Middle East respiratory syndrome (MERS) is an emerging respiratory disease caused by the MERS coronavirus (MERS-CoV). MERS has been endemic to Saudi Arabia since 2012. The reservoir of MERS-CoV is the dromedary camel, suggesting that MERS is primarily a zoonotic disease. MERS-CoV is common in dromedaries throughout the Middle East, North Africa, and East Africa as evidenced by neutralizing antibodies against MERS-CoV; however, human cases have remained limited to the Middle East. To better understand the cause of this difference, the virological properties of African camel MERS-CoV were analyzed based on the spike (S) protein in Ethiopia. Nasal swabs were collected from 258 young dromedaries (≤ 2 years old) in the Afar region of Ethiopia, of which 39 were positive for MERS-CoV, as confirmed by genetic tests. All positive tests were exclusive to the Amibara woreda region. Using next-generation sequencing, two full-length genomes of Amibara isolates were successfully decoded; both isolates belonged to the C2 clade based on phylogenetic analysis of full-length and S protein sequences. Recombinant EMC isolates of MERS-CoV, in which the S protein is replaced with those of Amibara isolates, were then generated to test the roles of these proteins in viral properties. Amibara S recombinants replicated more slowly in cultured cells than in EMC S recombinants. In neutralizing assays, Amibara S recombinants were neutralized by lower concentrations of sera from both Ethiopian dromedaries and EMC isolate (wild-type)-immunized mouse sera, relative to the EMC S recombinants, indicating that viruses coated in the Amibara S protein were easier to neutralize than the EMC S protein. Neutralization experiments performed using S1/S2 chimeric recombinants of the EMC and Amibara S proteins showed that the neutralization profile was dependent on the S1 region of the S protein. These results suggest that the slower viral replication and the ease of neutralization seen in the Ethiopian MERS-CoV are due to strain-specific differences in the S protein and may account for the absence of human MERS-CoV cases in Ethiopia.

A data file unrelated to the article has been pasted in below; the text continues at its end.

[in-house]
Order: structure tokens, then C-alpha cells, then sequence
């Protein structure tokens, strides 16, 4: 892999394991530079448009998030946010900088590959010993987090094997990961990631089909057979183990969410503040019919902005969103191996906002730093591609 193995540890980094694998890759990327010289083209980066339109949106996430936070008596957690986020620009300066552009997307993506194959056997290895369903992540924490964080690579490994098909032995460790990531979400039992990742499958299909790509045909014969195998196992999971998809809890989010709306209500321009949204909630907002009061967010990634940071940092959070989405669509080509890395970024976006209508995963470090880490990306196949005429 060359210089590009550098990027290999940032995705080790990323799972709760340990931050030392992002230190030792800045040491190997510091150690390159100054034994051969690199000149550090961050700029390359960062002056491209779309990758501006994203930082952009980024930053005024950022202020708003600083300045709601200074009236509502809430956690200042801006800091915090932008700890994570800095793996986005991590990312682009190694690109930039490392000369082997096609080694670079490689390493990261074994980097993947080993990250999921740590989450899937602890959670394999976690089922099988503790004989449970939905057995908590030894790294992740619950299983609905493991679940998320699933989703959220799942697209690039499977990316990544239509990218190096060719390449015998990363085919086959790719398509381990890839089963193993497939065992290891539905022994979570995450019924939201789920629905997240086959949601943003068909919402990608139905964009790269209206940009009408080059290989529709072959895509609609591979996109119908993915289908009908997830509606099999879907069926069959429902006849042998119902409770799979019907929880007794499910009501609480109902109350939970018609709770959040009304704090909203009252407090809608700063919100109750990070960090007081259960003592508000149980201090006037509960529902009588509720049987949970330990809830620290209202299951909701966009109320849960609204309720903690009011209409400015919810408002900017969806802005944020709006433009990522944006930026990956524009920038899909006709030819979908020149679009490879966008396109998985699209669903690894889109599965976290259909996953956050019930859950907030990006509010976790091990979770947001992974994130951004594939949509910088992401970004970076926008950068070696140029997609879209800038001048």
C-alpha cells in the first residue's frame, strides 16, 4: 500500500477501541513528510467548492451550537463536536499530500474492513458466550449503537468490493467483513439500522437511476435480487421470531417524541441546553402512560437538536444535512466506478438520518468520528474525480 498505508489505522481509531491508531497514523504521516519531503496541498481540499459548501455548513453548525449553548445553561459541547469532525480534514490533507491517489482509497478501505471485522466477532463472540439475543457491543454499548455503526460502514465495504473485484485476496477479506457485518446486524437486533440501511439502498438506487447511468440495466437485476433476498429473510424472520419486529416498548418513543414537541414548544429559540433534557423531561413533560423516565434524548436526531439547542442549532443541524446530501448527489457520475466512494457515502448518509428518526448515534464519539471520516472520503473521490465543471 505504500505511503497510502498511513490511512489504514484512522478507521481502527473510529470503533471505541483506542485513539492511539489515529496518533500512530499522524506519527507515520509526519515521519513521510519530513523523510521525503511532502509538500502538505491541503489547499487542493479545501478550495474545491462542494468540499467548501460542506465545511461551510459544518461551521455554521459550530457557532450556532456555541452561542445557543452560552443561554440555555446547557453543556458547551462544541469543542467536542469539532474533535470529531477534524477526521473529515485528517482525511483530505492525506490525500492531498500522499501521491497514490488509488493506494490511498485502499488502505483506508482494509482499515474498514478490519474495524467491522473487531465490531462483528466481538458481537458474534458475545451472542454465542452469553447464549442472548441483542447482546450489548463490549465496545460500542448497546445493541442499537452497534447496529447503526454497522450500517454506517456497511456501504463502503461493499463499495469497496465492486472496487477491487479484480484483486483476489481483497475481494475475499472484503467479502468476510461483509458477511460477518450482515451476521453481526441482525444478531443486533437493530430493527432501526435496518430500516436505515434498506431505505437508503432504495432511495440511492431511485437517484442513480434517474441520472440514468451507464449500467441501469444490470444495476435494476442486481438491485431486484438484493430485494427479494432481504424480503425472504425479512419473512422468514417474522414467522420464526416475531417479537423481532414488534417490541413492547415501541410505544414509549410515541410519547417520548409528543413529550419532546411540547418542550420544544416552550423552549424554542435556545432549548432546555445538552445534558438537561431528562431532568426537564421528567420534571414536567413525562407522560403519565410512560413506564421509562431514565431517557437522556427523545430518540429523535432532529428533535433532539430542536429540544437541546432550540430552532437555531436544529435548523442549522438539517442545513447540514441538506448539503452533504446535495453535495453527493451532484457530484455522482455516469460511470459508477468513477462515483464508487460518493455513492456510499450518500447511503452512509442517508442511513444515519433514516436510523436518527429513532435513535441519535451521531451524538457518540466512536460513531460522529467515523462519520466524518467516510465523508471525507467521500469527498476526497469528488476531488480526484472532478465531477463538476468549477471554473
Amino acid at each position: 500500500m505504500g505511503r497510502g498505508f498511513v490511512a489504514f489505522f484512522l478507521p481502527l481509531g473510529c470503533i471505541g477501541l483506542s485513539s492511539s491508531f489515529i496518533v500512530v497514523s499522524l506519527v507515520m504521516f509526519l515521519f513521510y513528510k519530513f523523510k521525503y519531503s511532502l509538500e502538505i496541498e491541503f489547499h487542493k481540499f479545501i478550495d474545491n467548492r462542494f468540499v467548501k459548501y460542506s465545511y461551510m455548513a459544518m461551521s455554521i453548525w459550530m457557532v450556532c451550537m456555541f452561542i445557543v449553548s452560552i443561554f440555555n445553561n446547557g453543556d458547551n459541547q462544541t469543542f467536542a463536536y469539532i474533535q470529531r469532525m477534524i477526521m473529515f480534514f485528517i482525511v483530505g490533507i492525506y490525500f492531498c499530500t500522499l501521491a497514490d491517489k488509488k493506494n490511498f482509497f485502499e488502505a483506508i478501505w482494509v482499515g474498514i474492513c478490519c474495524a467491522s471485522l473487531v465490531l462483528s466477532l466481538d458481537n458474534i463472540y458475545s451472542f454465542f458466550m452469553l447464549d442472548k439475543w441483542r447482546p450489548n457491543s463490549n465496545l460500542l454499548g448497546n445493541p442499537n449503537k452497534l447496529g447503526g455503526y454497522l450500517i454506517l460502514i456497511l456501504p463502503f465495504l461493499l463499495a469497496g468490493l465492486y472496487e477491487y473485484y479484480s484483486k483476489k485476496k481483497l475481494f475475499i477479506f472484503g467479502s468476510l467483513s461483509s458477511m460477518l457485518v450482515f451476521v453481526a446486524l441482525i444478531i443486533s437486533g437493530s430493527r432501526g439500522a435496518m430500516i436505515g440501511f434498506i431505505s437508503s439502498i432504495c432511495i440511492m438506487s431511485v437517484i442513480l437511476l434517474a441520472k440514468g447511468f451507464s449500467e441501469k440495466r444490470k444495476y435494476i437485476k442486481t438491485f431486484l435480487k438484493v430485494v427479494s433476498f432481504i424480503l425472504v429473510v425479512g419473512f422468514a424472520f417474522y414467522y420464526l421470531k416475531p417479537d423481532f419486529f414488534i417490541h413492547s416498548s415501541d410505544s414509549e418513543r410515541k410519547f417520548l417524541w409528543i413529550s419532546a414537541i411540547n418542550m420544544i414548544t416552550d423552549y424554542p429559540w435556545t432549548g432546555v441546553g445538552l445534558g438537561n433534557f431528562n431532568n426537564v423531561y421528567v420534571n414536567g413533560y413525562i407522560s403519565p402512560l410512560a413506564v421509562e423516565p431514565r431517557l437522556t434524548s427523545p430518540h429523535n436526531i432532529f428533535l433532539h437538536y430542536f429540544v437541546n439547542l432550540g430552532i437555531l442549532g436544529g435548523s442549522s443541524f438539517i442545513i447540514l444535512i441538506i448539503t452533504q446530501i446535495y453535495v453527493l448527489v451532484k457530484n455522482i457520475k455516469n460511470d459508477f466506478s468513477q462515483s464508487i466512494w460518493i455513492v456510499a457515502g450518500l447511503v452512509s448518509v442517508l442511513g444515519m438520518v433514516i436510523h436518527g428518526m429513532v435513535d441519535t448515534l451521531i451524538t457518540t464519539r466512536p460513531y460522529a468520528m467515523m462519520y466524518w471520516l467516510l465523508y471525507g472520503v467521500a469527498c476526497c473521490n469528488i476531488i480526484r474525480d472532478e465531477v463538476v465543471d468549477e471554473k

KEYWORDS: Ethiopia; Middle East respiratory syndrome; Middle East respiratory syndrome coronavirus; antigenicity; dromedary; neutralization